As Hugh Fitzgerald so shrewdly observed: Gil Anidjar is an Assistant Professor at Columbia, with his primary responsibility the teaching of Comparative Literature - but there is a lot of comparison, and very little literature, in his writing. He offers two Comparative Literature courses. One is on Freud and Derrida. The second, a course that is listed as part of Columbia's Middle East offerings, is called, dramatically, "Hate."The course on "Hate" is not really about the history or literature of the Middle East at all. It is an extended rumination upon two matters. The first is the evil of Europe, which has for its own purposes not merely created "the Other" (or rather, being especially awful, as Europe will be, creating two "the Others" - "Arab" and "Jew"), and subjecting both of them to identical diabolical persecution.The second is that in creating, and persecuting, these inoffensive Arabs throughout Europe (and those inoffensive Jews) Europe is largely responsible for the otherwise harmonious relations between Arab and Jew, and which were disrupted only by Europe's colonial project, and attempts to separate, and "create difference," as with, for example, the loi Crémieux (1870), which gave French citizenship to Sephardic Jews in Algeria.Here we have, in full flower, the conception of "the Other" who is created in order for European (or Euro-American Man) to define himself, as against that "Other." Indeed, Gil Anidjar has written a book about this subject called The Jew, the Arab: A History of the Enemy."What is Europe such that it has managed to distinguish itself from both Jew and Arab and to render its role in the distinction, in the separation, and the enmity of Jew and Arab invisible - invisible, perhaps, most of all to itself".In other words, Jew and Arab are equally victims - not of each other, except insofar as each "creates" the other in imitation of the Ur-villain Europe, that has "created" both Jew and Arab as the enemy. In Gil Anidjar's world, European history is replete with hatred - equal hatred - and persecution - equal persecution - of the Jew and of the Arab. This equality in suffering is central to his world view.Unfortunately, it bears no relation to reality. The Jews of Europe were in fact (see Leon Poliakoff, see Malcolm Hay, see Gavin Langmuir) subjected, first out of theological hatreds, and then out of racism directed at Jews even if they ceased to be Jews, over more than a millennium. They were inoffensive; they had no political or military power. Yet they were driven from country after country, their goods stolen, many of them killed. The history of charges of ritual murder, of massacres, could fill up a book, and indeed, do fill up a book - Simon Wiesenthal's Every Day Remembrance Day, in which murder after murder, massacre after massacre, expulsion after expulsion, is listed.But the Arabs? The Arabs, or rather the Muslims, though stopped by Charles Martel and the Franks at Poitiers in the West in 732, continued to fight in Spain until finally Muslim power came to an end in 1492; in the East, the Muslims seized much of Eastern Europe and the Balkans, and were besieging Vienna as late as 1683. And meanwhile, for a thousand years, Arab raiders went up and down the coasts, not only on the Mediterranean, but as far north as Ireland and Iceland, and razed and looted whole villages, and kidnapped, historians estimate, about 1 million white Europeans (and killed many more) who were taken back to North Africa, enslaved, and forcibly converted. The historian Giles Milton has just written White Gold about this forgotten part of European history, focusing on one Thomas Pellow.Anidjar is not a historian. He fails to understand the threat that Muslims continued to pose, for roughly a thousand years, through these raiding and slaving expeditions. If Europeans regarded Muslims as "the enemy," it was not out of some need, like a small child with an imaginary friend, but because the Muslims, impelled by the doctrine of jihad-conquest that is in Qur'an, hadith, and sira, were militarily threatening. Those Muslim raids came to an end only in the 19th century, first with the American attacks on the Barbary Pirates, and then, in 1830, with the French conquest of Algeria.But why read Bat Ye'or, or Bernard Lewis or even the great actor and Shakespeare scholar Harley Granville-Barker, when you can quote philosophers like Emmanuel Levinas and Franz Rosenzweig, and "critics" like Derrida, Foucault, and Said, e tutti quanti.. It would not do to subject the belief-system of Islam, or the history of Jihad-conquest, to critical or historical examination, not when you are in the business of symmetrically reducing "Jew" and "Arab" to the identical status of victims. Why bother investigating the belief-system of Islam, with its Manichaean division of the world between Believer and Infidel with which the canonical texts of Islam are full, instinct with hatred for all who are not Muslim all hates are equally ill-founded.But Anidjar thinks of himself as a literary scholar, and that fatally vitiates all of his musing, and all of his cobbling-together of the oddest kinds of "evidence" or quasi-evidence. When, for example, he suggests that Shylock is the Jew, and Othello the Muslim, he reveals that he simply is no Shakespearean scholar; phrases such as "the distinction between Shylock and Othello, between Jew and Moor, is already breaking down as the image of the black ram begins to loom." He completely fails to realize that throughout the play, Othello is depicted as a Moor, but a Christian, in the service of Venice against the Turk.Neither history nor literature are Anidjar's strong suits. He is a philosophizer, and "the Jew, the Arab" is filled to the brim with such portentous meditations as:The Jew, the Arab, that is to say, the enemy, constitutes the theologico-politicial. It is through "them" that it becomes what it is. As a philosophical problem, the massive absence of the metaphysical question ....This goes on for hundreds for pages.And once he leaves Europe, he no longer maintains the fiction of "equal victimhood." When it comes to the Middle East, he knows nothing of the treatment of the Jews of the Middle East. His denunciation of the loi Crémieux shows that he does not understand what the Jews endured under Muslim rule. He even begins to invent a new kind of being- "c'est bien ... l'Arabe, de l'être juif arabe qu'il faudra parler et au nom duquel il faudra lutter." What is this "être juif arabe" - this "Jew-Arab creature" in whose name one must continue to struggle? It is a fiction, an ideological hippogriff, created only so that "the Arab" may claim for himself, at the hands of Europe, a false victimhood, based on the real victimhood of Jews.The only conceivable reason for this course being offered is that it attempts to present the Arab as victim, at the hands of Europe, and later, at the hands of the "Zionists." If his treatment of Europe and Islam is a travesty, one should not be surprised to see that his view of Israel is similarly loaded. Not realizing that not all Jews were from Europe, that many never left the Middle East, and unaware, it seems, both of the demography and the land-ownership in what became Mandatory Palestine (where nearly 90 percent of the land was owned by the Ottoman state, and then passed to the mandatory authority, and then to the successor state, Israel), and unaware of the true definition of "colonialism,"Here is how he discusses Israel:The argument I want to make is that it is absolutely essential to continue to insist on the colonial dimension of Zionism, and colonial in the strict sense, absolutely. The claim that there was no colonial basis for Israel is ludicrous. People were citizens of countries and were acting on behalf of Western powers, and Western powers understood this very well. As did Herzl, of course, and others. So Israel is absolutely a colonial enterprise, a colonial settler state, to be precise.And "why," Anidjar asks in an interview, "did the Western powers want and agree with the destruction of Palestine for the benefit of Israel? Why to the `Holy Land'? For Anidjar the answer always goes back to Europe, or at least its "Christian, Western powers":The question must be asked and the answer must engage "the Muslim question." For to ignore this question is to renew and increase the invisibility of the Christian role in the pre-history and the history of colonialism and post-colonialism...There is rather an extreme investment in the continuation of the war of Israel against Palestine, that is to say, in maintaining the conditions that make this war possible.And finally, Anidjar asks:There is, in fact, a level at which I simply lack all understanding. Can anyone seriously claim that the problem with Islamic countries is Islam?And the answer to that rhetorical question, I'm afraid, is obvious - and it is not the answer that Gil Anidjar was expecting.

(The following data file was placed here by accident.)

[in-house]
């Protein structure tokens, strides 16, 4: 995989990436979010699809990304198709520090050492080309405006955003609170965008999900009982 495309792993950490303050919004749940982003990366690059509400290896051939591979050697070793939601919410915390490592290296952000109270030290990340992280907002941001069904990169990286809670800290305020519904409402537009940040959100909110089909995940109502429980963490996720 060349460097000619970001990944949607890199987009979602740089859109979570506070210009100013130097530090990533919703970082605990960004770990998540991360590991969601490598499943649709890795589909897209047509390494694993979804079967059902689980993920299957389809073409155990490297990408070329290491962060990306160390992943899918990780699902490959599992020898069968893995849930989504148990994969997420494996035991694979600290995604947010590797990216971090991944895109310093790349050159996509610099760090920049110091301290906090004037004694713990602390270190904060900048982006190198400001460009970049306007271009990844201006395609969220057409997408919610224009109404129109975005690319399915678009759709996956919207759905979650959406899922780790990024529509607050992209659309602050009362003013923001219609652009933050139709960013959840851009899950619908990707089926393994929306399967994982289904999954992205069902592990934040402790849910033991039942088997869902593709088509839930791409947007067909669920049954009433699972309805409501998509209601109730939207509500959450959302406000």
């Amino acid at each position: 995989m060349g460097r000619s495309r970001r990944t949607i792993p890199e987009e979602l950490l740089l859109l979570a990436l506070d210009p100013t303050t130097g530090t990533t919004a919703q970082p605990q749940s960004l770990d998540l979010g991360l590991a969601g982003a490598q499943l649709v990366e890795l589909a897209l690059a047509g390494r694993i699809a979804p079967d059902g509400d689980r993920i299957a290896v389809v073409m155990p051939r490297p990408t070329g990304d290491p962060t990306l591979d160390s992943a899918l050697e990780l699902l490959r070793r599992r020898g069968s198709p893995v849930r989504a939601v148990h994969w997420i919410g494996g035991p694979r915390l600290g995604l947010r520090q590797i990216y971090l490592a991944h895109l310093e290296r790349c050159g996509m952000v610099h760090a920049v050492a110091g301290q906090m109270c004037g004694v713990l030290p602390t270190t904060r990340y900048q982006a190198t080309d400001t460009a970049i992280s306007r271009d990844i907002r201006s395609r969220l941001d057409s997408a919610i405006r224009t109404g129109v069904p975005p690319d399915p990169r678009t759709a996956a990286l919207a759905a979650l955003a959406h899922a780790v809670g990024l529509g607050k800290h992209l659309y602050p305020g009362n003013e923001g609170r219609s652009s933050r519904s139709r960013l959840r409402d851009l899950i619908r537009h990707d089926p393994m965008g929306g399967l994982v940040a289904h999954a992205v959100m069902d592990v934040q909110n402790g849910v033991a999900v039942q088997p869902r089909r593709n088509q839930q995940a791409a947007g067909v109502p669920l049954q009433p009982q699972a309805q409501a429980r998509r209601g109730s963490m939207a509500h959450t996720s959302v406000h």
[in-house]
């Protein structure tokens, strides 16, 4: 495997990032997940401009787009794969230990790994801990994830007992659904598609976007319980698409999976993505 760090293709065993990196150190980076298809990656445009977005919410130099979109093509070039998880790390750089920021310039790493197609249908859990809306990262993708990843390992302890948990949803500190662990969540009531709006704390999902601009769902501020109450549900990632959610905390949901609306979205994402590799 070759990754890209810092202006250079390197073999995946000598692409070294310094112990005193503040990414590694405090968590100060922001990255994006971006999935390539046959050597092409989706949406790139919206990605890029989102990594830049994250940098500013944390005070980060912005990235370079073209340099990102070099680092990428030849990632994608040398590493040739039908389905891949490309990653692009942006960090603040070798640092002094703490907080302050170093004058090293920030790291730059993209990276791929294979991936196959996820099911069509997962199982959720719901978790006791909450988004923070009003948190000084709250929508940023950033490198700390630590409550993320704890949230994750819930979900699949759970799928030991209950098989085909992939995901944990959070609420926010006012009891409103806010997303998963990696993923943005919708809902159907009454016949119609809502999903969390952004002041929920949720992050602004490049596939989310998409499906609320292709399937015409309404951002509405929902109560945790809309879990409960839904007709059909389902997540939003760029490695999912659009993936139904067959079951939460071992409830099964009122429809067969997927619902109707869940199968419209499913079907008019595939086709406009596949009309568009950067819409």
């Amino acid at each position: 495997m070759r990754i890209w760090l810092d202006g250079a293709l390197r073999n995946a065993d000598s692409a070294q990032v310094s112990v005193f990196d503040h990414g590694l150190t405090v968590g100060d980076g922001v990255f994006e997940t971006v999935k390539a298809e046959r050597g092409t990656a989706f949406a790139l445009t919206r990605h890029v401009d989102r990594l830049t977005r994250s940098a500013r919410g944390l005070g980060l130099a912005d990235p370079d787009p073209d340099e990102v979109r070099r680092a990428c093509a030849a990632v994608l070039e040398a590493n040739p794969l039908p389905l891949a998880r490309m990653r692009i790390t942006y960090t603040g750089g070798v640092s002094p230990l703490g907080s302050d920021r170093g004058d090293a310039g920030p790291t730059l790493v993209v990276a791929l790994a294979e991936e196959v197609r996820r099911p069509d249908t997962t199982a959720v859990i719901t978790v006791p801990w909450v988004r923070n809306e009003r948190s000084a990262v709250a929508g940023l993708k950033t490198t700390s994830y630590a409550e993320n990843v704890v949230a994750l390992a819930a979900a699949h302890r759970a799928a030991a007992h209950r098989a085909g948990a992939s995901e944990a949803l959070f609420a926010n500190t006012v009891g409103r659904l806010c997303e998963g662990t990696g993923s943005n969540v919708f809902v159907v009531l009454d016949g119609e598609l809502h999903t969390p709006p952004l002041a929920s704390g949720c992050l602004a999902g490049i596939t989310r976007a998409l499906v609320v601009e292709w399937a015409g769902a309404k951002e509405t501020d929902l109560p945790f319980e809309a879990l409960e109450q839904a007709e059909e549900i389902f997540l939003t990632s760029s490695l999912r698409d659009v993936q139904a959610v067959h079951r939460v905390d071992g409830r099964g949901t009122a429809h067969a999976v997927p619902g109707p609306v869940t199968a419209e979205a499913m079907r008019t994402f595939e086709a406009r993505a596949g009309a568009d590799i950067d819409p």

• By Jill Malter on February 27, 2005